As the COVID-19 pandemic has made opt-outs the dominant story in college football this summer, one former star is choosing to re-enter the game.
Grant Calcaterra, who caught nine touchdowns in just 20 games for the Oklahoma Sooners over the past three seasons announced via his Twitter account Saturday that he was opting back in to college football after briefly retiring last year due to a series of concussions.
As the 6-4, 233 pound tight end notes, however, when he returns to action it will not be with his beloved Oklahoma Sooners with Calcaterra entering the transfer portal.
Anyone close to the OU program knows that Calcaterra was a highly respected member of their team. As noted by SI's own John E. Hoover of AllSooners.com, flanked by his parents, Calcaterra participated in Senior Night festivities last November and led the Sooners onto the field in street clothes.
The same passion that is obvious in the video above is among the reasons why scouts for college and NFL teams across the landscape will be very interested in his return.
While not quite as big as current Baltimore Ravens' Pro Bowl tight end Mark Andrews (6-5, 255), Calcaterra showed a similar blend of agility, smooth acceleration and soft hands in replacing him as the featured seam threat in Oklahoma's offense the past few years - when injuries allowed him to play.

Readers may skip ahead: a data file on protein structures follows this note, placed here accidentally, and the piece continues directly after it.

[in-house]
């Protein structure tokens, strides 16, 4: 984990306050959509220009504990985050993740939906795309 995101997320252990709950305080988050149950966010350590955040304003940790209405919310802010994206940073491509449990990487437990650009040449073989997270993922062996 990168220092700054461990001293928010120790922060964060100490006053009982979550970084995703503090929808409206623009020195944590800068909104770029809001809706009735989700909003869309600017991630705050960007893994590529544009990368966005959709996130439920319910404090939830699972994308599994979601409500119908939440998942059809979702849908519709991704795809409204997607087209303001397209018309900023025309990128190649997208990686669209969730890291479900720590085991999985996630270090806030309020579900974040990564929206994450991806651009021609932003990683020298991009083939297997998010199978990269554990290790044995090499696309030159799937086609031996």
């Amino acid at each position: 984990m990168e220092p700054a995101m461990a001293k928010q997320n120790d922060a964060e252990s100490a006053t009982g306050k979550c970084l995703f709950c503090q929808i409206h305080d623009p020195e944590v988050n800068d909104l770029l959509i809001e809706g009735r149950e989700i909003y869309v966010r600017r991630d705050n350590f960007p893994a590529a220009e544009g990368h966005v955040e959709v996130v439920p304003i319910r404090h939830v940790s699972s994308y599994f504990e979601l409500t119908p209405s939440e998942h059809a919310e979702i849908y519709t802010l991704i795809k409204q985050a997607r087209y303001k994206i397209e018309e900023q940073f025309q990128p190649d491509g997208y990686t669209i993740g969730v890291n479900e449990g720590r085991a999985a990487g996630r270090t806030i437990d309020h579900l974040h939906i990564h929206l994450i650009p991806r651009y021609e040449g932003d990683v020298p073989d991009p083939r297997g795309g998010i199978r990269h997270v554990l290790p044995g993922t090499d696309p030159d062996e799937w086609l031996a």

At his size, Calcaterra is more of an H-back or "move" tight end rather than a traditional in-line blocker type, similar to another ultra-productive NFL tight end who, unfortunately, has also struggled with concussions - new San Francisco 49ers' pickup Jordan Reed.
Adding to Calcaterra's blend of size and athleticism is the fact that he's a crafty route-runner with terrific body control to adjust to the ball. His ability to make difficult receptions in traffic is one of the reasons why he was so valued in Oklahoma's system, resulting in nearly a quarter of his 41 career grabs (for 637 yards) going for touchdowns.
Calcaterra has plenty of highlight-reel worthy plays on tape. His biggest moment was a one-handed touchdown grab amid tight coverage in the final two minutes of the 2018 Big 12 title game against hated rival Texas, a play that perfectly encapsulates Calcaterra's talent and competitiveness.
For all of Calcaterra's ability, teams will, of course, require a thorough medical evaluation before he is allowed back. That process is significantly more complicated in today's pandemic with nearly half of the FBS teams already announcing plans to scrap their fall seasons.
Should Calcaterra be unable to latch on with a college team this fall, he has already shown enough to pique the interest of NFL scouts and almost surely would draw an invitation to the 2021 Scouting Combine, even though the 2021 tight end class is already loaded with talent.